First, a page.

Restaurant workers and tipped employees, as a group, are frequently subjected to hour and minimum wage violations by employers who misunderstand, or misapply the law and pay tipped employees less than they are entitled. These violations are usually not isolated incidents, but occur repeatedly over time and often affect large groups of people, such as the entire wait staff at a restaurant. At the Law Offices of J.J. Talbott, our labor and employment attorneys help workers in Florida and Alabama recover for unpaid wages when tip rules and other wage laws are violated.
Minimum Wage Violations of the Tip Credit Rules
Employees who work for tips are entitled to be paid the minimum wage, which is currently $7.25 in Alabama (the federal minimum wage), and $8.56 in Florida. However, for employees who customarily and regularly receive more than $30 a month in tips, the employer is allowed to consider the employee’s tips as part of their wages and count them as a “tip credit” against the minimum wage. Even when claiming the full tip credit, however, employers must still pay a direct wage to the employee of at least $3.02 per hour (Federal Minimum Wage) and $5.54 per hour under the Florida Minimum Wage for the year 2020.
The tip credit rules can be confusing and difficult to follow. For instance, for a worker who waits tables and washes dishes as a dishwasher, the tip credit can only be applied to hours spent waiting on tables. Yet the tip credit can apply to hours spent by servers setting up and cleaning tables, making coffee, and even washing the occasional glass, even though they are not receiving tips during that time, as long as not more than 20% of their workweek is spent in these non-tip-producing activities.
When an employer fails to inform workers of these tip provisions, or violates the Fair Labor Standards Act, the employees are entitled to be paid the full minimum wage in addition to an equal amount of liquidated damages.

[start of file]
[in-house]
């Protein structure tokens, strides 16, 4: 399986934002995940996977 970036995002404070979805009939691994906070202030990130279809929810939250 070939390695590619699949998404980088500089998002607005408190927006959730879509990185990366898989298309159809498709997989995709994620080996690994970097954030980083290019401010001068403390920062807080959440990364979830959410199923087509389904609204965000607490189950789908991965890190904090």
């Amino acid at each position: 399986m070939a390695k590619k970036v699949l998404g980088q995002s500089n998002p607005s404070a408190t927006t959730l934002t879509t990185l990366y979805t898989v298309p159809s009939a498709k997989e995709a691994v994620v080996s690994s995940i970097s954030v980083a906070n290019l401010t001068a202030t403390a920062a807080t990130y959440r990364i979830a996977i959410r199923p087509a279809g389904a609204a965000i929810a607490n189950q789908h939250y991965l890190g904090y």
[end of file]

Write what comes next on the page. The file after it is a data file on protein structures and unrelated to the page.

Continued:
Common Tipped Employee Wage Violations:
1) Failure to Provide Notice to the Tipped Employee
The employer must provide the following information to a tipped employee before the employer may use the tip credit:
- the amount of cash wage the employer is paying a tipped employee, which must be at least $2.13 per hour under federal law ($5.03 under Florida law);
- the additional amount claimed by the employer as a “tip credit,” which cannot exceed $5.12 under federal law (the difference between the minimum required cash wage of $2.13 and the current federal minimum wage of $7.25) (In Florida, the employer cannot claim more than $3.02 as “tip credit). Thus, if the employee worked over 40 hours in a week, the employee is still entitled to overtime, but the employer is still limited as to the amount of tip credit that they can take.
- the tip credit claimed by the employer cannot exceed the amount of tips actually received by the tipped employee;
- all tips received by the tipped employee are to be retained by the employee except for a valid tip pooling arrangement limited to employees who customarily and regularly receive tips; and
- that the tip credit will not apply to any tipped employee unless the employee has been informed of these tip credit provisions.
The employer may provide oral or written notice to its tipped employees informing them of items 1 – 5 above. An employer who fails to provide the required information cannot use the tip credit provisions and, therefore, must pay the tipped employee at least $7.25 per hour in wages (under federal law) and allow the tipped employee to keep all tips received.